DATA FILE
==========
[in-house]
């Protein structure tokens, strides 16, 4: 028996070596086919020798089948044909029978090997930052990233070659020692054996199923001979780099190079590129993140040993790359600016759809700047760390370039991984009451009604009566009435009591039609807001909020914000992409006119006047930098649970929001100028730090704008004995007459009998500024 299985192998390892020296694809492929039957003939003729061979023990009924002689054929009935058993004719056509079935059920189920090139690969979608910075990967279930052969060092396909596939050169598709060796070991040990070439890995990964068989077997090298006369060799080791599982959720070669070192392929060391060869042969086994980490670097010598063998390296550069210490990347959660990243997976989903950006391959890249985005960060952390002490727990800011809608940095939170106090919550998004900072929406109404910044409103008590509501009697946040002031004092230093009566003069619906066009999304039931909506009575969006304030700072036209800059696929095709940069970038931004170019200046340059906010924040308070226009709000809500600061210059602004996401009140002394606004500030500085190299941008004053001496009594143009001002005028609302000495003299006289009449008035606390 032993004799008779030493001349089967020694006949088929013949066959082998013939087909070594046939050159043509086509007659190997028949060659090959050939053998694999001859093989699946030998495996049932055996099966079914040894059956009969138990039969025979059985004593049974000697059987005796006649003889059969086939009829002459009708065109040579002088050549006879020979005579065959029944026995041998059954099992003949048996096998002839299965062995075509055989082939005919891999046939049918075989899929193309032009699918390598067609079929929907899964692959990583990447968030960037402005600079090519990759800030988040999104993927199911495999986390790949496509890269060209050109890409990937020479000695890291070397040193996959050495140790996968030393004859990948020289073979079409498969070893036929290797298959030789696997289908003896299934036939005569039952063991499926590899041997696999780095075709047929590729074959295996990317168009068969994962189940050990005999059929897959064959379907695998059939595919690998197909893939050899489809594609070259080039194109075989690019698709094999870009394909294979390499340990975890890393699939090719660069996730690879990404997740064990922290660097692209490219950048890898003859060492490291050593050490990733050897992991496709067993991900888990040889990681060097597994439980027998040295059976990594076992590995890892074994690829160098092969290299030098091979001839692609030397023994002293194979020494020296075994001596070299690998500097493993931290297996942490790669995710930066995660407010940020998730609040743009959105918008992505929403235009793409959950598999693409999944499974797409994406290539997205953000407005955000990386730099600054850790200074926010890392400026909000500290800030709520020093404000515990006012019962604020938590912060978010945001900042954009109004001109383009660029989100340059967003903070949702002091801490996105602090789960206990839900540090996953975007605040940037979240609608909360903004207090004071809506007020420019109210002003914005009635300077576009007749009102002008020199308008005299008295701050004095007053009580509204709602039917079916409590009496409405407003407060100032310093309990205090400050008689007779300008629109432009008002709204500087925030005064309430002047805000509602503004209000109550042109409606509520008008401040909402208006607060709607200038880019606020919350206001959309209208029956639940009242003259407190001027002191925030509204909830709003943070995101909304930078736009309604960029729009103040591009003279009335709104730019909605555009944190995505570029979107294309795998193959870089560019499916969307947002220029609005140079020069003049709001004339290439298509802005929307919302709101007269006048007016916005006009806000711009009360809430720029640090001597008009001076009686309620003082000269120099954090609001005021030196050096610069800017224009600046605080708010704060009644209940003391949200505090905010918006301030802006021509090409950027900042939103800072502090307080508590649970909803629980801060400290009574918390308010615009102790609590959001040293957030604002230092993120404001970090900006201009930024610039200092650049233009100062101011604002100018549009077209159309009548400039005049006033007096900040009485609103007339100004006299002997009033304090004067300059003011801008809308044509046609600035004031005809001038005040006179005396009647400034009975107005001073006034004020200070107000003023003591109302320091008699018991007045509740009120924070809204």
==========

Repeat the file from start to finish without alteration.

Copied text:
[in-house]
């Protein structure tokens, strides 16, 4: 028996070596086919020798089948044909029978090997930052990233070659020692054996199923001979780099190079590129993140040993790359600016759809700047760390370039991984009451009604009566009435009591039609807001909020914000992409006119006047930098649970929001100028730090704008004995007459009998500024 299985192998390892020296694809492929039957003939003729061979023990009924002689054929009935058993004719056509079935059920189920090139690969979608910075990967279930052969060092396909596939050169598709060796070991040990070439890995990964068989077997090298006369060799080791599982959720070669070192392929060391060869042969086994980490670097010598063998390296550069210490990347959660990243997976989903950006391959890249985005960060952390002490727990800011809608940095939170106090919550998004900072929406109404910044409103008590509501009697946040002031004092230093009566003069619906066009999304039931909506009575969006304030700072036209800059696929095709940069970038931004170019200046340059906010924040308070226009709000809500600061210059602004996401009140002394606004500030500085190299941008004053001496009594143009001002005028609302000495003299006289009449008035606390 032993004799008779030493001349089967020694006949088929013949066959082998013939087909070594046939050159043509086509007659190997028949060659090959050939053998694999001859093989699946030998495996049932055996099966079914040894059956009969138990039969025979059985004593049974000697059987005796006649003889059969086939009829002459009708065109040579002088050549006879020979005579065959029944026995041998059954099992003949048996096998002839299965062995075509055989082939005919891999046939049918075989899929193309032009699918390598067609079929929907899964692959990583990447968030960037402005600079090519990759800030988040999104993927199911495999986390790949496509890269060209050109890409990937020479000695890291070397040193996959050495140790996968030393004859990948020289073979079409498969070893036929290797298959030789696997289908003896299934036939005569039952063991499926590899041997696999780095075709047929590729074959295996990317168009068969994962189940050990005999059929897959064959379907695998059939595919690998197909893939050899489809594609070259080039194109075989690019698709094999870009394909294979390499340990975890890393699939090719660069996730690879990404997740064990922290660097692209490219950048890898003859060492490291050593050490990733050897992991496709067993991900888990040889990681060097597994439980027998040295059976990594076992590995890892074994690829160098092969290299030098091979001839692609030397023994002293194979020494020296075994001596070299690998500097493993931290297996942490790669995710930066995660407010940020998730609040743009959105918008992505929403235009793409959950598999693409999944499974797409994406290539997205953000407005955000990386730099600054850790200074926010890392400026909000500290800030709520020093404000515990006012019962604020938590912060978010945001900042954009109004001109383009660029989100340059967003903070949702002091801490996105602090789960206990839900540090996953975007605040940037979240609608909360903004207090004071809506007020420019109210002003914005009635300077576009007749009102002008020199308008005299008295701050004095007053009580509204709602039917079916409590009496409405407003407060100032310093309990205090400050008689007779300008629109432009008002709204500087925030005064309430002047805000509602503004209000109550042109409606509520008008401040909402208006607060709607200038880019606020919350206001959309209208029956639940009242003259407190001027002191925030509204909830709003943070995101909304930078736009309604960029729009103040591009003279009335709104730019909605555009944190995505570029979107294309795998193959870089560019499916969307947002220029609005140079020069003049709001004339290439298509802005929307919302709101007269006048007016916005006009806000711009009360809430720029640090001597008009001076009686309620003082000269120099954090609001005021030196050096610069800017224009600046605080708010704060009644209940003391949200505090905010918006301030802006021509090409950027900042939103800072502090307080508590649970909803629980801060400290009574918390308010615009102790609590959001040293957030604002230092993120404001970090900006201009930024610039200092650049233009100062101011604002100018549009077209159309009548400039005049006033007096900040009485609103007339100004006299002997009033304090004067300059003011801008809308044509046609600035004031005809001038005040006179005396009647400034009975107005001073006034004020200070107000003023003591109302320091008699018991007045509740009120924070809204």